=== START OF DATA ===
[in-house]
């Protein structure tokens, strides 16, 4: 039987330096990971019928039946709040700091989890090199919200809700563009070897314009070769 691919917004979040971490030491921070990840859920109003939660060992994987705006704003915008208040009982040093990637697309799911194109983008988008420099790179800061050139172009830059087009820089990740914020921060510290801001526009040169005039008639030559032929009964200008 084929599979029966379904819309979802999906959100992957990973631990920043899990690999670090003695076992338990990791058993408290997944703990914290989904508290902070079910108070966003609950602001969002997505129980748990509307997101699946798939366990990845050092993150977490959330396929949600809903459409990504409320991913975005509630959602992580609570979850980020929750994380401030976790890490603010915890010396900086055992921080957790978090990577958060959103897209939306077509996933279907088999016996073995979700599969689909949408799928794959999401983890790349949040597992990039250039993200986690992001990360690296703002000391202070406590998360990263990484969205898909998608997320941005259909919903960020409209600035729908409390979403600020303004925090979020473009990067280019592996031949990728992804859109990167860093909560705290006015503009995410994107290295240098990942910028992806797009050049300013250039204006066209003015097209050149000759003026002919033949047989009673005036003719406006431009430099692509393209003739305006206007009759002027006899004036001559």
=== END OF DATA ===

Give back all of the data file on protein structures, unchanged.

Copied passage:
[in-house]
């Protein structure tokens, strides 16, 4: 039987330096990971019928039946709040700091989890090199919200809700563009070897314009070769 691919917004979040971490030491921070990840859920109003939660060992994987705006704003915008208040009982040093990637697309799911194109983008988008420099790179800061050139172009830059087009820089990740914020921060510290801001526009040169005039008639030559032929009964200008 084929599979029966379904819309979802999906959100992957990973631990920043899990690999670090003695076992338990990791058993408290997944703990914290989904508290902070079910108070966003609950602001969002997505129980748990509307997101699946798939366990990845050092993150977490959330396929949600809903459409990504409320991913975005509630959602992580609570979850980020929750994380401030976790890490603010915890010396900086055992921080957790978090990577958060959103897209939306077509996933279907088999016996073995979700599969689909949408799928794959999401983890790349949040597992990039250039993200986690992001990360690296703002000391202070406590998360990263990484969205898909998608997320941005259909919903960020409209600035729908409390979403600020303004925090979020473009990067280019592996031949990728992804859109990167860093909560705290006015503009995410994107290295240098990942910028992806797009050049300013250039204006066209003015097209050149000759003026002919033949047989009673005036003719406006431009430099692509393209003739305006206007009759002027006899004036001559």